Despite its pollution and overcrowding, Bangkok is undoubtedly one of Asia's most exciting cities, and one of the world's largest, promising to reveal to each traveller the wild and untamed mysteries of the east. Khao San Road is one of the city's most vibrant streets, and is probably one of the best examples in the world of a backpacker's 'ghetto'. Day and night the short stretch of road is abuzz with activity. On the banks of the Chao Phraya visitors will find the Grand Palace as well as Wat Phra Kaew, the palace temple housing the Emerald Buddha, constructed entirely from translucent green jade. Slightly upriver are the exquisitely ornamented Royal Barges, still used today for special floating processions.
Of the 30 or so temples in Bangkok, the largest is the Temple of the Reclining Buddha, which houses an impressive statue of the deity. The famous Floating Market is a delight to visitors and well worth a visit. As the sun lurches towards the horizon in the west and the sweat cools, this city of royalty and religion comes alive with a palpable decadence. Music and dazzling neon advertise a miasma of trendy bars and nightclubs, as well as the notorious 'girlie joints' that have ensured the Patpong district its reputation for hedonism.
Though the city's frenetic pace and infamous congestion can be overwhelming, a holiday in Bangkok is a must for anyone travelling in Thailand.
Chiang Mai is Thailand's second largest city, and an excellent starting point for excursions into the northern territories. Its name means 'new city', even though Chiang Mai is much older than Bangkok, having been built in 1296 under the rule of King Mengrai. The city straddles the gap between urban and rural Thailand, and offers the best of both worlds in terms of attractions and activities for Thailand tourists.
While Chiang Mai has more than 300 ancient temples, including the one at Doi Suthep, which offer breathtaking views over the area, its popularity is largely due to the elephant treks in the surrounding countryside. Travellers can also use Chiang Mai as a launching pad for excursions to the Lisu Hill-Tribe, Bhubing Palace, Isaan province, and Chiang Rai. Thai cookery classes are also a popular tradition, and the city also has an extensive night market, with dozens of street vendors selling a variety of traditional Thai wares that can be obtained at very low prices if you have the patience to bargain for them.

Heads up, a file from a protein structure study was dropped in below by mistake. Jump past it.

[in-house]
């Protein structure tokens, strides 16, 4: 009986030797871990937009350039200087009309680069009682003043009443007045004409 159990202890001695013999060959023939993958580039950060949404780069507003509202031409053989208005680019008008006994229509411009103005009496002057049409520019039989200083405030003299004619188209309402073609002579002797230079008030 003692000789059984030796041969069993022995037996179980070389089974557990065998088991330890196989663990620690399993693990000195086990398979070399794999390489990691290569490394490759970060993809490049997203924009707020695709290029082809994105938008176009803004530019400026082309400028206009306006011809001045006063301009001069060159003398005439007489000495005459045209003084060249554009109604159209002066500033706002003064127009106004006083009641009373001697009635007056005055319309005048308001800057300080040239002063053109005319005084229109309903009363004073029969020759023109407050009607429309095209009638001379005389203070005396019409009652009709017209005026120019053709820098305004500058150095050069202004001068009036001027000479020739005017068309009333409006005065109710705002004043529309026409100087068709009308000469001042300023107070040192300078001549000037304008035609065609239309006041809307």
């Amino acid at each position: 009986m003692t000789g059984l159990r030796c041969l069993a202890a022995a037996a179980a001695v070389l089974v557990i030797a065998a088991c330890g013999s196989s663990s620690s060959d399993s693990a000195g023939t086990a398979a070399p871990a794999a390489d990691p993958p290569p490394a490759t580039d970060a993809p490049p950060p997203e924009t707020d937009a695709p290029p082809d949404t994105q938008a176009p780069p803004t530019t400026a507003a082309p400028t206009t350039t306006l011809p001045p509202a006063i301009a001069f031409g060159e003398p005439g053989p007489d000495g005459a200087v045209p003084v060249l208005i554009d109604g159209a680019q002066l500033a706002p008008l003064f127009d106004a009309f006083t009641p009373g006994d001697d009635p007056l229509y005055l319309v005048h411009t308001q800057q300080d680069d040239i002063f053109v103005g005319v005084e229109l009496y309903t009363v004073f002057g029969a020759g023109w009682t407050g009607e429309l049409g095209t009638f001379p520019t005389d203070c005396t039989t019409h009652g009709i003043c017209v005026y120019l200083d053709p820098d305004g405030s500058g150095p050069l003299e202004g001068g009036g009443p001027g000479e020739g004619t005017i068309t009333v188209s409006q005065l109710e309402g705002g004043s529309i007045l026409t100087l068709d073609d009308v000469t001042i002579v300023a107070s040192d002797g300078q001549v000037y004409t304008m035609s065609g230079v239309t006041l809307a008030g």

Chiang Mai is small enough to get around on a bicycle, has several attractions, and offers excellent accommodation, although tourists are advised that it can be difficult to find a room in peak season, between December and March.
Lush, green forest vegetation extending down to limestone cliffs and pure white beaches lapped by warm, turquoise waters, the coast of Thailand is a tropical paradise with spectacular waterfalls and coconut palms bending towards the sun. The tranquillity and natural splendour of the Thai coast and its islands belongs in the realm of fantasy.
The East Coast stretches 300 miles (500km) down from the mouth of the Chao Phraya River to the Cambodian border, and plays host to the disappointingly overdeveloped beach resort of Pattaya, as well as the idyllic splendour of the islands of Ko Chang and Ko Samet. Along the eastern shores of the Kra Peninsula lie the beaches of Cha'am and Hua Hin, once a favoured get-away for the royals and Thailand's oldest beach resort. Further down are the popular island resorts of Ko Samui and Ko Pha Ngan. West of the peninsula is the island of Phuket, which is the most popular beach destination in Thailand, offering beautiful sea vistas and spectacular accommodation, along with large crowds.
Among the dozens of islands in Thailand, there are resorts and destinations that cater for every kind of traveller, whether seeking a wild party or a quiet and relaxing holiday in Thailand.
In the Andaman Sea off Thailand's west coast, the holiday hub of Phuket, or the 'Pearl of the South' as it has become known, is connected to the mainland by the Sarasin Bridge. Thailand's largest island, Phuket is incredibly diverse with rocky and sandy beaches, tall cliffs, forests, waterfalls and temples.